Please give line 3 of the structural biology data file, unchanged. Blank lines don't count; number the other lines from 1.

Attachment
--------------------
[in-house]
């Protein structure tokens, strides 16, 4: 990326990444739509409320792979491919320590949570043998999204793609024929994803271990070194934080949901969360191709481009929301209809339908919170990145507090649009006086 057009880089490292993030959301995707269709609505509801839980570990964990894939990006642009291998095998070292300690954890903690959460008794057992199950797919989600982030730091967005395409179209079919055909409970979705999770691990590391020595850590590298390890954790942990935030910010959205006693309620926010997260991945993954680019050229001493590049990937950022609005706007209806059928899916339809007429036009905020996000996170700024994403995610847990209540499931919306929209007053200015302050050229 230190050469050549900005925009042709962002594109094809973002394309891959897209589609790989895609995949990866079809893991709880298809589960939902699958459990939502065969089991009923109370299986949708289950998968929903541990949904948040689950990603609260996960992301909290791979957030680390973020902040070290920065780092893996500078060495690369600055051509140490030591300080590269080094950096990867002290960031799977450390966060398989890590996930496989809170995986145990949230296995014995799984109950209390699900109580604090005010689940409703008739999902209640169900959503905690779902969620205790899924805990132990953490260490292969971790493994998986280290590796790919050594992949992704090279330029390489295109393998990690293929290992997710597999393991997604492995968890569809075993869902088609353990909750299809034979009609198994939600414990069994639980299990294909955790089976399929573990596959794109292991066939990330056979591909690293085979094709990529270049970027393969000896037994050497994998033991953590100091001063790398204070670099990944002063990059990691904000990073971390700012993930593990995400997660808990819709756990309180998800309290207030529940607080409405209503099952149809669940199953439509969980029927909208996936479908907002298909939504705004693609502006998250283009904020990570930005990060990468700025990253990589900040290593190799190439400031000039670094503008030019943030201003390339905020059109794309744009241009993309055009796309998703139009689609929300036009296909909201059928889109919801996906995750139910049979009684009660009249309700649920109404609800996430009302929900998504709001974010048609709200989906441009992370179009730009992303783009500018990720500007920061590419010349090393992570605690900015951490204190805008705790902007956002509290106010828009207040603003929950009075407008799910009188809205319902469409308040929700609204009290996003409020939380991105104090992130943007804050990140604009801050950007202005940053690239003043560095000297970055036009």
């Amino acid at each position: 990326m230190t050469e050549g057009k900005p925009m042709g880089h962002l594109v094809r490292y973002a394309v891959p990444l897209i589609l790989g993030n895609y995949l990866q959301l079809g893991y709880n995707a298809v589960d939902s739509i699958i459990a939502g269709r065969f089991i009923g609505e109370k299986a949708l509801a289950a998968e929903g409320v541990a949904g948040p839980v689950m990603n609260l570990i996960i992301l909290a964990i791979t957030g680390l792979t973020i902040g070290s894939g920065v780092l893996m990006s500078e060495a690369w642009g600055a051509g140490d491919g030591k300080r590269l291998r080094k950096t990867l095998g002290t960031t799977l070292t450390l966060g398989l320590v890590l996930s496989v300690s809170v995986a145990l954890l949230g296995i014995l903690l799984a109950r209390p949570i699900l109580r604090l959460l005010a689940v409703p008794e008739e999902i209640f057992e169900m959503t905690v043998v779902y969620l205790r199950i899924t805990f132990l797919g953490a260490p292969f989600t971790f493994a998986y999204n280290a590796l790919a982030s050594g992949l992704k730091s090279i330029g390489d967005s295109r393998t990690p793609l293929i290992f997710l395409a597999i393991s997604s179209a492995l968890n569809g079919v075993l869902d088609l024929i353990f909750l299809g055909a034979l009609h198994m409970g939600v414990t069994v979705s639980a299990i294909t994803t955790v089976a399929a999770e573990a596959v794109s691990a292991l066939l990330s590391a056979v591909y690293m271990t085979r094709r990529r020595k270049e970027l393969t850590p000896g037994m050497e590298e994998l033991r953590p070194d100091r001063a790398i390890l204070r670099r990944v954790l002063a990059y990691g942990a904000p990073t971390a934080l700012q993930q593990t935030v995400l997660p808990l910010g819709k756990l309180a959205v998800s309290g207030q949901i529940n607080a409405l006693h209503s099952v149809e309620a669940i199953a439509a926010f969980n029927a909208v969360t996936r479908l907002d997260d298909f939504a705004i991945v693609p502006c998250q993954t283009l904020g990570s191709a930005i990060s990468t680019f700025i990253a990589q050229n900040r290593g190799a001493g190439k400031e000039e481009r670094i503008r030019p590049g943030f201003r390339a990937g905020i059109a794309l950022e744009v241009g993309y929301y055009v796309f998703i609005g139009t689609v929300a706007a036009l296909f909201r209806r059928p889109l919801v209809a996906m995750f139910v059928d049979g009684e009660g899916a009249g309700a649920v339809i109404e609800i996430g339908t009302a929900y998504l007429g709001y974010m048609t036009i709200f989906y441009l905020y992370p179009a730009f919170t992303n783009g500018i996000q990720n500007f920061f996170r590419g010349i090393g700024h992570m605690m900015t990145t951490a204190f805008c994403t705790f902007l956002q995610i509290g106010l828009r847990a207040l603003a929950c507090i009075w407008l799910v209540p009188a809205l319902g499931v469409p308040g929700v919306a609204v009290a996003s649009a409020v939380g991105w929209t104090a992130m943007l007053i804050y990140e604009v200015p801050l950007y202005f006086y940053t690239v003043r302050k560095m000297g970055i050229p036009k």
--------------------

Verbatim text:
């Amino acid at each position: 990326m230190t050469e050549g057009k900005p925009m042709g880089h962002l594109v094809r490292y973002a394309v891959p990444l897209i589609l790989g993030n895609y995949l990866q959301l079809g893991y709880n995707a298809v589960d939902s739509i699958i459990a939502g269709r065969f089991i009923g609505e109370k299986a949708l509801a289950a998968e929903g409320v541990a949904g948040p839980v689950m990603n609260l570990i996960i992301l909290a964990i791979t957030g680390l792979t973020i902040g070290s894939g920065v780092l893996m990006s500078e060495a690369w642009g600055a051509g140490d491919g030591k300080r590269l291998r080094k950096t990867l095998g002290t960031t799977l070292t450390l966060g398989l320590v890590l996930s496989v300690s809170v995986a145990l954890l949230g296995i014995l903690l799984a109950r209390p949570i699900l109580r604090l959460l005010a689940v409703p008794e008739e999902i209640f057992e169900m959503t905690v043998v779902y969620l205790r199950i899924t805990f132990l797919g953490a260490p292969f989600t971790f493994a998986y999204n280290a590796l790919a982030s050594g992949l992704k730091s090279i330029g390489d967005s295109r393998t990690p793609l293929i290992f997710l395409a597999i393991s997604s179209a492995l968890n569809g079919v075993l869902d088609l024929i353990f909750l299809g055909a034979l009609h198994m409970g939600v414990t069994v979705s639980a299990i294909t994803t955790v089976a399929a999770e573990a596959v794109s691990a292991l066939l990330s590391a056979v591909y690293m271990t085979r094709r990529r020595k270049e970027l393969t850590p000896g037994m050497e590298e994998l033991r953590p070194d100091r001063a790398i390890l204070r670099r990944v954790l002063a990059y990691g942990a904000p990073t971390a934080l700012q993930q593990t935030v995400l997660p808990l910010g819709k756990l309180a959205v998800s309290g207030q949901i529940n607080a409405l006693h209503s099952v149809e309620a669940i199953a439509a926010f969980n029927a909208v969360t996936r479908l907002d997260d298909f939504a705004i991945v693609p502006c998250q993954t283009l904020g990570s191709a930005i990060s990468t680019f700025i990253a990589q050229n900040r290593g190799a001493g190439k400031e000039e481009r670094i503008r030019p590049g943030f201003r390339a990937g905020i059109a794309l950022e744009v241009g993309y929301y055009v796309f998703i609005g139009t689609v929300a706007a036009l296909f909201r209806r059928p889109l919801v209809a996906m995750f139910v059928d049979g009684e009660g899916a009249g309700a649920v339809i109404e609800i996430g339908t009302a929900y998504l007429g709001y974010m048609t036009i709200f989906y441009l905020y992370p179009a730009f919170t992303n783009g500018i996000q990720n500007f920061f996170r590419g010349i090393g700024h992570m605690m900015t990145t951490a204190f805008c994403t705790f902007l956002q995610i509290g106010l828009r847990a207040l603003a929950c507090i009075w407008l799910v209540p009188a809205l319902g499931v469409p308040g929700v919306a609204v009290a996003s649009a409020v939380g991105w929209t104090a992130m943007l007053i804050y990140e604009v200015p801050l950007y202005f006086y940053t690239v003043r302050k560095m000297g970055i050229p036009k």